7 likes

  10. Worker says:

    Are there actually any employers coming into Palm Coast that hire people for more than part time and minimum wage?

       3 likes

    • Think first, act second says:

      There are 85 happy Flagler County residents who are happy they are here, and I would bet the turn out for the jobs far exceeded that 85. Why complain about new jobs? I am sure all of the employees working there wish they were making $20 an hour, but that they are happy and happily accepted what they were offered. Wonder if they asked for their Facebook passwords?

         1 likes

  11. Jojo says:

    Misery Loves Company.

       2 likes

  12. Bob Z. says:

    America may be in a recession but from what I see this area is doing quite well; 15% unemployment still means that 85% of the people are employed, and spending money. Just about everyone I know in the area is working, making money, and spending it. And Panera will strive, just as many other restaurants in the area do.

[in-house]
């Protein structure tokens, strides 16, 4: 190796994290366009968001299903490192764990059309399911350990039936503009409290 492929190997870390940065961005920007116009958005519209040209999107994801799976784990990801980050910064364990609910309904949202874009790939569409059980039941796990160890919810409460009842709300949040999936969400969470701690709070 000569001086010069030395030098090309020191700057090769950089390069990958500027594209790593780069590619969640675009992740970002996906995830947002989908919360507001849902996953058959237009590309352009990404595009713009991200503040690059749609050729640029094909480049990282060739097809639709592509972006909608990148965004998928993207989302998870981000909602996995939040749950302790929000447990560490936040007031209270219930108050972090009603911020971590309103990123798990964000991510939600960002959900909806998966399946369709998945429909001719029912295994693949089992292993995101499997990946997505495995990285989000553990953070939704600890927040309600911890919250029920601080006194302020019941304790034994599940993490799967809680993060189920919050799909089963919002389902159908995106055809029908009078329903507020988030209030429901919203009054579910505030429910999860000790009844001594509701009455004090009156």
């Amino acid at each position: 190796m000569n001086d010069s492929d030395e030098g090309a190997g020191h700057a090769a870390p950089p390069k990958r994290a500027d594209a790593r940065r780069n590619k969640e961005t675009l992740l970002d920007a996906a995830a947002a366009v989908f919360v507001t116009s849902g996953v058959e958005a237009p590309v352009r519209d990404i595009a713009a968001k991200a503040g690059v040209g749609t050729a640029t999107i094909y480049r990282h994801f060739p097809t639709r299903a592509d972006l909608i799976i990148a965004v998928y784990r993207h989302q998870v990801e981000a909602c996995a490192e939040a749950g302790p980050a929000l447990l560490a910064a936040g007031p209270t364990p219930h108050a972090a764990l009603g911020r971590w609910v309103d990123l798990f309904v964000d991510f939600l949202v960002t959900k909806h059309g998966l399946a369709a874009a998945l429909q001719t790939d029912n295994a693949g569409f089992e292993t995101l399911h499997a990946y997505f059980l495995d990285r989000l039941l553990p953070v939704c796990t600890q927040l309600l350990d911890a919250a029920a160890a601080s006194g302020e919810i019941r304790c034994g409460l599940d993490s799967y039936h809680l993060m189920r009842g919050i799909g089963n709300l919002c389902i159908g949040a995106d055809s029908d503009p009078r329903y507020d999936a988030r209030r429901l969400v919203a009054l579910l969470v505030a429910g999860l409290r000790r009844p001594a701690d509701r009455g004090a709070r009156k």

2 likes

  13. Gobstopped says:

    The businesses that have failed have had poor business plans and no national backing (chains). This is such a fluid county with people moving in/out a lot of folks flock to what they know (chains). If you are -consistantly- good, you’ll survive (or are a chain).

       2 likes

  14. CosaNostra says:

    Your right GoodFella, I also give it two years to close. A few chain restaurants have also closed, BeefObradys, Shoneys, Hardees,Blimpies… I just came back from Panera to check it out. The prices are not that great, 8 dollars for a 4 inch snack sandwich and cup of soup. The pastries looked ok but expensive as well. Spent over 20 dollars for two and left hungry. Oh well, lesson learned.

       2 likes

  15. Ken Dodge says:

    Nobody goes to Olive Garden anymore…it’s too crowded. (with a tip of the hat to Yogi Berra).

    I have just two words for Panera: cinnamon rolls.

       0 likes